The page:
A pregnant woman places headphones on her stomach.
Enjoy some good tunes with your baby. (For Spectrum Health Beat)

For years parents have been told they should talk, sing and read to their babies, even before they are born.

We know this encourages the bonding process for new parents. A study done in Sweden, however, provides another reason to do this.

This specific study included 24 women in the last three months of their pregnancies. During the study, 12 women played the song “Twinkle, Twinkle Little Star” to their babies five days a week, while the other 12 didn’t.

The amazing result showed babies who heard the song reacted more strongly to it after birth and up to 4 months old.

This study helped show how long the baby remembered what he or she had heard while still inside the womb.

“The results are significant, as studying the responses in the brain lets us focus on the foundations of fetal memory,” Minna Huotilainen, MD, principal investigator, wrote in the research paper. “The early mechanisms of memory are currently unknown.”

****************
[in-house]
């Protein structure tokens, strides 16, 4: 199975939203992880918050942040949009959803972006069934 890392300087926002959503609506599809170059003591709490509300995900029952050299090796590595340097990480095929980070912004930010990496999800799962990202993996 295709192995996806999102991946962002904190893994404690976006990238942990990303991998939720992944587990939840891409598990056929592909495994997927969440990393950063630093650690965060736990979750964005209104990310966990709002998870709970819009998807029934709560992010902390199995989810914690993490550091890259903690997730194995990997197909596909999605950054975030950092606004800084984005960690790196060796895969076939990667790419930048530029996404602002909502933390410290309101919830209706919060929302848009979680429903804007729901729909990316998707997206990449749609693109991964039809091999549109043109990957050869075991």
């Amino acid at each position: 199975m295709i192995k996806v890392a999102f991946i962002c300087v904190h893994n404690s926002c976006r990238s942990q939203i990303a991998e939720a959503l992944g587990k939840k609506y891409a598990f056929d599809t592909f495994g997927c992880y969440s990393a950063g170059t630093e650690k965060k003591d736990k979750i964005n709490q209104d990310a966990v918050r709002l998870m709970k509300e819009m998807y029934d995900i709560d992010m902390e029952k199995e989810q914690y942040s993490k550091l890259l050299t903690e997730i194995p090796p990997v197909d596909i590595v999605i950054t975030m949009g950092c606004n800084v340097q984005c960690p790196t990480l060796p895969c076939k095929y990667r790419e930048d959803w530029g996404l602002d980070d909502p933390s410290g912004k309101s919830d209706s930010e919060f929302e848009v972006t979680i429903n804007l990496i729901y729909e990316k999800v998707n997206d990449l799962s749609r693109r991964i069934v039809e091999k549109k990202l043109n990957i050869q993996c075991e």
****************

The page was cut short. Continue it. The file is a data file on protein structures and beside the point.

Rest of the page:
The researchers felt voice and song are most helpful in the future child’s vocabulary. While researching, I also found that during the seventh and eighth months, the baby’s heart rate will slow when they hear their mother’s voice.

I remember years ago seeing a study that had several children visit a hospital room where a new baby rested in a bassinet. The children walked over and talked with the baby. The baby turned toward the voices of his siblings, but not other children.

While some say that babies only respond to their mother’s voice, this doesn’t appear to be true.

Another study attached tape recorders to pacifiers. Researchers then analyzed the sucking patterns of the 1-day-old babies.

“Within 10 to 20 minutes, the babies learned to adjust their sucking rate on the pacifier to turn toward their own mother’s voice,” says the study’s coauthor William Fifer, PhD. “This not only points out a newborn’s innate love for his mother’s voice, but also a baby’s unique ability to learn quickly.”

The study also noted that the baby’s sucking pattern differed depending on the language spoken. The babies responded to the language their mother spoke.

As we’ve seen by these studies, babies respond to what they hear while the mother is pregnant. So, moms, keep talking, reading and playing music to your babies.